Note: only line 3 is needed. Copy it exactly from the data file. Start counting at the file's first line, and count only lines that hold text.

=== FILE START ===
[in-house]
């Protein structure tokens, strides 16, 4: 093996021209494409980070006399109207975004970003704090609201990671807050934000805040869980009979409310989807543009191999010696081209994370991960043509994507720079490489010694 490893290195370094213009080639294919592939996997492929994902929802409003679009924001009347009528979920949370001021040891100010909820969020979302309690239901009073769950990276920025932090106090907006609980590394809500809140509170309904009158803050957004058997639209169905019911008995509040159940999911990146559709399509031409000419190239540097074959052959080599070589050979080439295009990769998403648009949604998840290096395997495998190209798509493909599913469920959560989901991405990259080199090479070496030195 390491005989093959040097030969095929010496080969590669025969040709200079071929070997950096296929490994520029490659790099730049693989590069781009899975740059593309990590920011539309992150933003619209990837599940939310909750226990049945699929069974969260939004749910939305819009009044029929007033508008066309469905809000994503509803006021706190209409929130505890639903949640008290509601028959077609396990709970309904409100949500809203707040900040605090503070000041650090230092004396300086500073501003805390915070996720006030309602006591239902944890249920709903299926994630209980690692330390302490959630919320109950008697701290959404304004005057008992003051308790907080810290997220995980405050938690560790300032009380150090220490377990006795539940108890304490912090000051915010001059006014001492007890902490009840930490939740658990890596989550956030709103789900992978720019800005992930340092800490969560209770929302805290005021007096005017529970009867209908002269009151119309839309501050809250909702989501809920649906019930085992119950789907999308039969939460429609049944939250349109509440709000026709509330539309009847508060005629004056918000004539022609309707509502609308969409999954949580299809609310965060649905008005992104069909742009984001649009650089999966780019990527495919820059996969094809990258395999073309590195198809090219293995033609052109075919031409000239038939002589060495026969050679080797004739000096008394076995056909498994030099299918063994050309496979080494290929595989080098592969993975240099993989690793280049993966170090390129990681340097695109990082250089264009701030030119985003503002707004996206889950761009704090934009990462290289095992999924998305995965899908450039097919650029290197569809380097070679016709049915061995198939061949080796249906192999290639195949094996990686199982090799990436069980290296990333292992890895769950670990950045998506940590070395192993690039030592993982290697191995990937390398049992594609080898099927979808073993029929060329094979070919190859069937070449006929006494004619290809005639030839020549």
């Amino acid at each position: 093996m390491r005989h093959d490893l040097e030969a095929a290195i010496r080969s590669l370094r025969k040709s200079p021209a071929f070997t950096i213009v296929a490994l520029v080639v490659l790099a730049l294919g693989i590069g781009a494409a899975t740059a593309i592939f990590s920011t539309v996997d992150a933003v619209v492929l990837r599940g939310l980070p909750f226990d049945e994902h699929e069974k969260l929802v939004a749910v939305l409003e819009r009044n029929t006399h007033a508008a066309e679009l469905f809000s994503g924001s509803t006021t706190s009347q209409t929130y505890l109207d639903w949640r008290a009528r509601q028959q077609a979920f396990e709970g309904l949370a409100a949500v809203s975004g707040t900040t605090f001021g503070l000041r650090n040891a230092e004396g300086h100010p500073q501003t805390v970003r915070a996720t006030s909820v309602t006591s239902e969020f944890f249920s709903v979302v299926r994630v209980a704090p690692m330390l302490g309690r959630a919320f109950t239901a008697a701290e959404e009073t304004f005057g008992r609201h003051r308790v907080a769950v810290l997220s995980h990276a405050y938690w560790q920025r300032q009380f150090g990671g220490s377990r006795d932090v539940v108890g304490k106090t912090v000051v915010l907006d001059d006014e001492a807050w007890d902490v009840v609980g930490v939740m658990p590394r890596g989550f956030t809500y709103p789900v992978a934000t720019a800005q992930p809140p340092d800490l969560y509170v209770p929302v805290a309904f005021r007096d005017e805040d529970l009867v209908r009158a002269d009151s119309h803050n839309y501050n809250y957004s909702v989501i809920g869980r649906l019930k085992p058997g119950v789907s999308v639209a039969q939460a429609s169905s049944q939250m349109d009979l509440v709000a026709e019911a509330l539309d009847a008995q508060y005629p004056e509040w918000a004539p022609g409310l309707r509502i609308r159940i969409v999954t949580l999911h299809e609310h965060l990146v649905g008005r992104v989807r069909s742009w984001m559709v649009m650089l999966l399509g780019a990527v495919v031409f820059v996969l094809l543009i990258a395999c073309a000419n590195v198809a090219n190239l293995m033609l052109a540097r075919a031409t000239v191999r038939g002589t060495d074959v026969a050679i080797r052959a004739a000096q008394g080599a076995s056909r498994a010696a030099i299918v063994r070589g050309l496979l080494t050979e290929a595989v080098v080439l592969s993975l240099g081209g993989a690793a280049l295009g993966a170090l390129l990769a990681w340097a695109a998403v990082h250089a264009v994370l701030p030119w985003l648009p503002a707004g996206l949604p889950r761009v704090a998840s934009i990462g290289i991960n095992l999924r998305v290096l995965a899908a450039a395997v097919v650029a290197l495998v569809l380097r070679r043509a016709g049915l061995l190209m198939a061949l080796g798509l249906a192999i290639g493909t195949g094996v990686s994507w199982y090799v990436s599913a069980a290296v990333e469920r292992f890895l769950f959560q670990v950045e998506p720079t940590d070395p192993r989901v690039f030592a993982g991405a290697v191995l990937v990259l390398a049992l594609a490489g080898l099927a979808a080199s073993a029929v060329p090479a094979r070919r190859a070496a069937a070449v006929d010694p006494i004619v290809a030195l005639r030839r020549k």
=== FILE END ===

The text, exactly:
């Amino acid at each position: 093996m390491r005989h093959d490893l040097e030969a095929a290195i010496r080969s590669l370094r025969k040709s200079p021209a071929f070997t950096i213009v296929a490994l520029v080639v490659l790099a730049l294919g693989i590069g781009a494409a899975t740059a593309i592939f990590s920011t539309v996997d992150a933003v619209v492929l990837r599940g939310l980070p909750f226990d049945e994902h699929e069974k969260l929802v939004a749910v939305l409003e819009r009044n029929t006399h007033a508008a066309e679009l469905f809000s994503g924001s509803t006021t706190s009347q209409t929130y505890l109207d639903w949640r008290a009528r509601q028959q077609a979920f396990e709970g309904l949370a409100a949500v809203s975004g707040t900040t605090f001021g503070l000041r650090n040891a230092e004396g300086h100010p500073q501003t805390v970003r915070a996720t006030s909820v309602t006591s239902e969020f944890f249920s709903v979302v299926r994630v209980a704090p690692m330390l302490g309690r959630a919320f109950t239901a008697a701290e959404e009073t304004f005057g008992r609201h003051r308790v907080a769950v810290l997220s995980h990276a405050y938690w560790q920025r300032q009380f150090g990671g220490s377990r006795d932090v539940v108890g304490k106090t912090v000051v915010l907006d001059d006014e001492a807050w007890d902490v009840v609980g930490v939740m658990p590394r890596g989550f956030t809500y709103p789900v992978a934000t720019a800005q992930p809140p340092d800490l969560y509170v209770p929302v805290a309904f005021r007096d005017e805040d529970l009867v209908r009158a002269d009151s119309h803050n839309y501050n809250y957004s909702v989501i809920g869980r649906l019930k085992p058997g119950v789907s999308v639209a039969q939460a429609s169905s049944q939250m349109d009979l509440v709000a026709e019911a509330l539309d009847a008995q508060y005629p004056e509040w918000a004539p022609g409310l309707r509502i609308r159940i969409v999954t949580l999911h299809e609310h965060l990146v649905g008005r992104v989807r069909s742009w984001m559709v649009m650089l999966l399509g780019a990527v495919v031409f820059v996969l094809l543009i990258a395999c073309a000419n590195v198809a090219n190239l293995m033609l052109a540097r075919a031409t000239v191999r038939g002589t060495d074959v026969a050679i080797r052959a004739a000096q008394g080599a076995s056909r498994a010696a030099i299918v063994r070589g050309l496979l080494t050979e290929a595989v080098v080439l592969s993975l240099g081209g993989a690793a280049l295009g993966a170090l390129l990769a990681w340097a695109a998403v990082h250089a264009v994370l701030p030119w985003l648009p503002a707004g996206l949604p889950r761009v704090a998840s934009i990462g290289i991960n095992l999924r998305v290096l995965a899908a450039a395997v097919v650029a290197l495998v569809l380097r070679r043509a016709g049915l061995l190209m198939a061949l080796g798509l249906a192999i290639g493909t195949g094996v990686s994507w199982y090799v990436s599913a069980a290296v990333e469920r292992f890895l769950f959560q670990v950045e998506p720079t940590d070395p192993r989901v690039f030592a993982g991405a290697v191995l990937v990259l390398a049992l594609a490489g080898l099927a979808a080199s073993a029929v060329p090479a094979r070919r190859a070496a069937a070449v006929d010694p006494i004619v290809a030195l005639r030839r020549k």